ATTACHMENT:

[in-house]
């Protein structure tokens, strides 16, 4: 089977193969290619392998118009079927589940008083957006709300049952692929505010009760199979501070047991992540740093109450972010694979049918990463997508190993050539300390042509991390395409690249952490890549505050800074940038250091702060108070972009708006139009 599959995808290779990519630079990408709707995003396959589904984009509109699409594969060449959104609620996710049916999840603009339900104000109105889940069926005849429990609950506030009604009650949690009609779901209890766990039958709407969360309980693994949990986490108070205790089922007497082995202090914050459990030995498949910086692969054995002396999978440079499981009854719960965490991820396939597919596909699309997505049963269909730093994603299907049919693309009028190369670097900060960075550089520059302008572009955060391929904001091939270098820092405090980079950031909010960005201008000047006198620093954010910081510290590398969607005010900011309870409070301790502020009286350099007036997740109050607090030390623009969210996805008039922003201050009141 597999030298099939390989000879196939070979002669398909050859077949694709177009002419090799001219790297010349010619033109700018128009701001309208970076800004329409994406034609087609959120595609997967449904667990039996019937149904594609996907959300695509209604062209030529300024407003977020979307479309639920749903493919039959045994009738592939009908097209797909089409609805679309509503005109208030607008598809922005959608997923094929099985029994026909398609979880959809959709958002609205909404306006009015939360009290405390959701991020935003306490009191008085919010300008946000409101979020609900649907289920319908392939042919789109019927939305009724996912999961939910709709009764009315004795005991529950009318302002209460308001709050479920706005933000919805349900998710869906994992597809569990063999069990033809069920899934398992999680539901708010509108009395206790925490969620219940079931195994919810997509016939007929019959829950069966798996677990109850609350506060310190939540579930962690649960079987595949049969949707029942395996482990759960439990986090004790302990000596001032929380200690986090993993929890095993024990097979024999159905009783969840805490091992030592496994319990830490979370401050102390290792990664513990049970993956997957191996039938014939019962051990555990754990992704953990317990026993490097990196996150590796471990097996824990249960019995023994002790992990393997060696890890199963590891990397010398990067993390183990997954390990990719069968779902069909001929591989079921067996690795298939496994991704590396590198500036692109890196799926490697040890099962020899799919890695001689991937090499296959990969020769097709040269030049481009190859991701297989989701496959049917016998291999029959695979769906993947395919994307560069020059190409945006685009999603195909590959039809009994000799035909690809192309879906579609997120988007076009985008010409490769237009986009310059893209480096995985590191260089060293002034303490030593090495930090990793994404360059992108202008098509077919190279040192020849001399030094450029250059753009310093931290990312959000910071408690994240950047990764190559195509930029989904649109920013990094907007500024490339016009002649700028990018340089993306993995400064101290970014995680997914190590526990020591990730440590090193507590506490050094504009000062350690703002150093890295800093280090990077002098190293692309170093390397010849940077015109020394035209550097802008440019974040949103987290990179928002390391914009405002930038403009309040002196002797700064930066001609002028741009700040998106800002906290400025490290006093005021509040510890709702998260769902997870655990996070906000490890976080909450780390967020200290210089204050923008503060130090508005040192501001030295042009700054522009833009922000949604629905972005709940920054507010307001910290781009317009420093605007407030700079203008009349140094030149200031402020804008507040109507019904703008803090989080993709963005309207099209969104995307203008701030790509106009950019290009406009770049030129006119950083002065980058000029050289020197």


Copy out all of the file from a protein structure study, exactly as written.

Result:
[in-house]
């Protein structure tokens, strides 16, 4: 089977193969290619392998118009079927589940008083957006709300049952692929505010009760199979501070047991992540740093109450972010694979049918990463997508190993050539300390042509991390395409690249952490890549505050800074940038250091702060108070972009708006139009 599959995808290779990519630079990408709707995003396959589904984009509109699409594969060449959104609620996710049916999840603009339900104000109105889940069926005849429990609950506030009604009650949690009609779901209890766990039958709407969360309980693994949990986490108070205790089922007497082995202090914050459990030995498949910086692969054995002396999978440079499981009854719960965490991820396939597919596909699309997505049963269909730093994603299907049919693309009028190369670097900060960075550089520059302008572009955060391929904001091939270098820092405090980079950031909010960005201008000047006198620093954010910081510290590398969607005010900011309870409070301790502020009286350099007036997740109050607090030390623009969210996805008039922003201050009141 597999030298099939390989000879196939070979002669398909050859077949694709177009002419090799001219790297010349010619033109700018128009701001309208970076800004329409994406034609087609959120595609997967449904667990039996019937149904594609996907959300695509209604062209030529300024407003977020979307479309639920749903493919039959045994009738592939009908097209797909089409609805679309509503005109208030607008598809922005959608997923094929099985029994026909398609979880959809959709958002609205909404306006009015939360009290405390959701991020935003306490009191008085919010300008946000409101979020609900649907289920319908392939042919789109019927939305009724996912999961939910709709009764009315004795005991529950009318302002209460308001709050479920706005933000919805349900998710869906994992597809569990063999069990033809069920899934398992999680539901708010509108009395206790925490969620219940079931195994919810997509016939007929019959829950069966798996677990109850609350506060310190939540579930962690649960079987595949049969949707029942395996482990759960439990986090004790302990000596001032929380200690986090993993929890095993024990097979024999159905009783969840805490091992030592496994319990830490979370401050102390290792990664513990049970993956997957191996039938014939019962051990555990754990992704953990317990026993490097990196996150590796471990097996824990249960019995023994002790992990393997060696890890199963590891990397010398990067993390183990997954390990990719069968779902069909001929591989079921067996690795298939496994991704590396590198500036692109890196799926490697040890099962020899799919890695001689991937090499296959990969020769097709040269030049481009190859991701297989989701496959049917016998291999029959695979769906993947395919994307560069020059190409945006685009999603195909590959039809009994000799035909690809192309879906579609997120988007076009985008010409490769237009986009310059893209480096995985590191260089060293002034303490030593090495930090990793994404360059992108202008098509077919190279040192020849001399030094450029250059753009310093931290990312959000910071408690994240950047990764190559195509930029989904649109920013990094907007500024490339016009002649700028990018340089993306993995400064101290970014995680997914190590526990020591990730440590090193507590506490050094504009000062350690703002150093890295800093280090990077002098190293692309170093390397010849940077015109020394035209550097802008440019974040949103987290990179928002390391914009405002930038403009309040002196002797700064930066001609002028741009700040998106800002906290400025490290006093005021509040510890709702998260769902997870655990996070906000490890976080909450780390967020200290210089204050923008503060130090508005040192501001030295042009700054522009833009922000949604629905972005709940920054507010307001910290781009317009420093605007407030700079203008009349140094030149200031402020804008507040109507019904703008803090989080993709963005309207099209969104995307203008701030790509106009950019290009406009770049030129006119950083002065980058000029050289020197």